It is the eighth day following the birth of my baby. I sit upstairs in my home nursing my child in preparation for the vigors of the ceremony that welcomes newborns into the covenant of Israel. A few minutes later, I gently hand the baby to my father and join my mother and my husband, Dan, at the back of the living room downstairs. The baby emerges in my father’s arms to the sound of our guests greeting the child with the traditional Hebrew welcome. My father sits in the specially designated chair of Elijah, the prophet known for defending the covenant and protecting children. Our guests welcome Elijah with a prayer. The baby is then passed to my mother who has the honor of placing the child on Dan’s tallit that is spread out on the table in front of us.
The baby is remarkably silent as the ceremony proceeds. Rather than undergoing a surgical procedure, our daughter symbolically enters into the covenant when Dan and I lovingly swaddle her in the tallit. With her frilly pink dress obscured, our daughter lies there for a second, still wrapped up, until we pick her up to embrace her. Following this covenantal ritual, we recite a number of traditional blessings, one of which is that she enter into Torah, the marriage canopy, and good deeds. Our guests echo these hallowed wishes. I remember when we shared the same beautiful moment with our baby’s older brothers and sisters.
As we conduct this ritual (called a “brit bat” or “covenant of a daughter”), I think about how the covenant encapsulates the essence of Jewish existence and the eternal relationship between God and the Jewish people. I reflect on how the covenant embodies the Jewish people’s acceptance of God’s commandments and God’s promise to love the Jewish people in perpetuity, grant them a homeland, and multiply their numbers to match those of the stars.
My thoughts also turn to the countless other newborn Jewish girls and my hope that each one will likewise participate in this formative ceremony, the first step on a path to a lifetime of Torah. Circumcision is but one manifestation of the fundamental covenant, albeit a very important one. In the ebb and flow of Jewish history, however, circumcision came to be perceived erroneously as the essence of “Jewishness.” Circumcision even became known as “brit milah” (the covenant of circumcision) or simply as brit (covenant). By contrast, no one calls the seventh day of the week “brit Shabbat.” Even parents who disparage circumcision often circumcise their sons, mistakenly believing that their sons require this mark to be counted as Jews. In truth, however, all people born of a Jewish mother are Jewish, and all Jews — both male and female — are members of the covenant. All Jews, therefore, should commemorate the significance of this status.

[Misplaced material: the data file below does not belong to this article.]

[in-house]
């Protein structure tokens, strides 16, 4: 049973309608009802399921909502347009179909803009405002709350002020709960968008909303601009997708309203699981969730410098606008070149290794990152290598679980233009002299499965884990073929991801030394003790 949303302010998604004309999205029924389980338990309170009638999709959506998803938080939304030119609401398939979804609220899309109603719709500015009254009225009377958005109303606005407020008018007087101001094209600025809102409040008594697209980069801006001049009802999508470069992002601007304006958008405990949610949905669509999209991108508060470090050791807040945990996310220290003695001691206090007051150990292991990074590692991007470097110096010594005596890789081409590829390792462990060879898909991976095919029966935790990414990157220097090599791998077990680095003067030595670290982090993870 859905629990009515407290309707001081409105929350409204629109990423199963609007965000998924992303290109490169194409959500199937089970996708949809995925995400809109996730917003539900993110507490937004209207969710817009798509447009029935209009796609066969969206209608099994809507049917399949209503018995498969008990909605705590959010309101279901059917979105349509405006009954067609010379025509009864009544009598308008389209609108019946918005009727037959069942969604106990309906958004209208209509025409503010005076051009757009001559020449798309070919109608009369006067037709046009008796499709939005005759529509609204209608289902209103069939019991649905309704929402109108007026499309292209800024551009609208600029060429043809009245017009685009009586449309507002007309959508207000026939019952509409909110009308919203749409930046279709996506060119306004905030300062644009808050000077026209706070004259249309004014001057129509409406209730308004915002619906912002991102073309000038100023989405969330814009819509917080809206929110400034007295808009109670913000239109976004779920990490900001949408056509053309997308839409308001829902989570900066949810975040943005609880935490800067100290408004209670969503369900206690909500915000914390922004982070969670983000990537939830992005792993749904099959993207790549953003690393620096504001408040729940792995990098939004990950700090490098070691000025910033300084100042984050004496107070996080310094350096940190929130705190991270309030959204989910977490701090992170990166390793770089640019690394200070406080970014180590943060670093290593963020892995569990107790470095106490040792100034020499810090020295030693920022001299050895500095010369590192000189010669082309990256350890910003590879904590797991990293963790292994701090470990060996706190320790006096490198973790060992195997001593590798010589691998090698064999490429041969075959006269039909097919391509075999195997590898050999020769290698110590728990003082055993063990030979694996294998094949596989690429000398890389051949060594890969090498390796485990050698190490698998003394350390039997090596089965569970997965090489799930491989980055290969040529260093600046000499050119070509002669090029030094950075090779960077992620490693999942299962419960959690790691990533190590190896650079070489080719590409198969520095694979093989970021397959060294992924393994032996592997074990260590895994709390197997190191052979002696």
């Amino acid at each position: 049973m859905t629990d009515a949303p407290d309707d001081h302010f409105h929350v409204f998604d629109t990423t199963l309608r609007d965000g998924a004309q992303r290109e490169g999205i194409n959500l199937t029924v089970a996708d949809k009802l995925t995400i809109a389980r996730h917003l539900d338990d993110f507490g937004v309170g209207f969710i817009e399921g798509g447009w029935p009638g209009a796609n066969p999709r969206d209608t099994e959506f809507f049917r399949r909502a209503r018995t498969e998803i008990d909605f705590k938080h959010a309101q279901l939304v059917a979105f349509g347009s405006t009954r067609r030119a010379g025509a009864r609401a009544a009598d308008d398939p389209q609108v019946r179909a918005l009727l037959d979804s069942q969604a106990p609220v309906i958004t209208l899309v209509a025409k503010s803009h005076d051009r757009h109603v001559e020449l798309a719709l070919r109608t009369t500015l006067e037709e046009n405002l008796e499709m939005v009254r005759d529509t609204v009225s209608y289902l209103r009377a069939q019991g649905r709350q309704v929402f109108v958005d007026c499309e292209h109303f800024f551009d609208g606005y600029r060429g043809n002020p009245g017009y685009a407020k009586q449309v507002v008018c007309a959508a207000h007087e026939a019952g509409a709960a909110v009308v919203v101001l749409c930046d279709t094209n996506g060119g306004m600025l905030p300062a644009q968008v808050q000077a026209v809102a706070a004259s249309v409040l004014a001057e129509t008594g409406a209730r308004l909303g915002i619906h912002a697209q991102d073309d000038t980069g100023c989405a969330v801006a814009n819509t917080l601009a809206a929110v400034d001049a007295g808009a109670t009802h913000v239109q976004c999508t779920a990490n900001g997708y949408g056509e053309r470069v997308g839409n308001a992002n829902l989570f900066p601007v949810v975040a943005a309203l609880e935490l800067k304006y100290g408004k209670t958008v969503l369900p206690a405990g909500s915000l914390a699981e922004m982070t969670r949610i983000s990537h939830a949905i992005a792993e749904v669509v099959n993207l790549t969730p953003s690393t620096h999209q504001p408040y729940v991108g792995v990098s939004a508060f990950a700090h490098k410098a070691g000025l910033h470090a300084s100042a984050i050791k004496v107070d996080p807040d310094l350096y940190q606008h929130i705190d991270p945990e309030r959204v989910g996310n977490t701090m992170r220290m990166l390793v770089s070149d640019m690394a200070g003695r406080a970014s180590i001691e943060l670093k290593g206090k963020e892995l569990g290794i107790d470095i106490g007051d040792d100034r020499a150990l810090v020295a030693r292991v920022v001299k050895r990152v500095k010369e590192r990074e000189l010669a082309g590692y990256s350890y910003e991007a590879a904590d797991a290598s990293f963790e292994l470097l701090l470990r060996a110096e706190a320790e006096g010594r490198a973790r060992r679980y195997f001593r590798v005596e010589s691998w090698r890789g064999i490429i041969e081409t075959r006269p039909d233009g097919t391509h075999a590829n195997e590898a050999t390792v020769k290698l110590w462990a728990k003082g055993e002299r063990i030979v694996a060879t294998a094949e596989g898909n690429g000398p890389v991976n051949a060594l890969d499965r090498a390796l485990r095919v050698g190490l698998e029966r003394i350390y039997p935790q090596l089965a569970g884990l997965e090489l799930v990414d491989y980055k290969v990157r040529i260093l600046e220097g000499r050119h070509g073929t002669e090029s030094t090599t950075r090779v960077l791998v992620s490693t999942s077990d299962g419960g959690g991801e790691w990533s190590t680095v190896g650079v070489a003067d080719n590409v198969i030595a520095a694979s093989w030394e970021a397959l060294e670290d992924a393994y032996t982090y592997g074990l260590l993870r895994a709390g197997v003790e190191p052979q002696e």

This ceremony evokes for me the covenant’s chain of generations and reminds me how much I miss my grandparents and my husband’s grandfather. There is an unconditional, free-flowing love that only a grandparent can provide. Dan’s father is also in my heart; the tallit we used belonged to him before his untimely passing 30 years ago.
I contemplate the covenantal imagery of the tallit. My thoughts turn first to the tzitzit fringes attached to the tallit’s corners, which the Torah connects to the commandments and the exodus from Egypt, both integral covenantal components. The tallit’s function as a prayer shawl also makes me think about the potential for communication between God and each individual and how this mutuality enables the covenant. The tallit even brings to mind the State of Israel whose flag is modeled on the tallit’s stripes and blue fringes. I recall how the tallit fits seamlessly into Jewish lifecycle practices, each of which incorporates the tallit in some fashion.
I notice that the act of swaddling comes naturally to Dan and me. It is almost instinctual for Jews to wrap in a tallit items of extreme holiness such as Torah scrolls — and in this case, a precious baby. Our daughter is swaddled in the warm embrace of not only her family, but also the entire community of Israel.
In the final segment of the ceremony, Dan and I announce our daughter’s name for the first and only time. We deliberately decide to forego the standard Ashkenazi synagogue naming — a “Mi Shebairach” prayer recited typically in the absence of the baby and her mother. Instead, we reveal our daughter’s name at a moment of anticipation, the culmination of a week of waiting and wondering.
In the years to come, when Tamar Sarit asks us how we welcomed her into the Jewish community, we will be proud to tell her what happened on her special eighth day.
Sharon R. Siegel’s forthcoming book, “A Jewish Ceremony for Newborn Girls: The Torah’s Covenant Affirmed,” will be published by Brandeis University Press in late 2012. She lives with her husband and four children in Teaneck, N.J.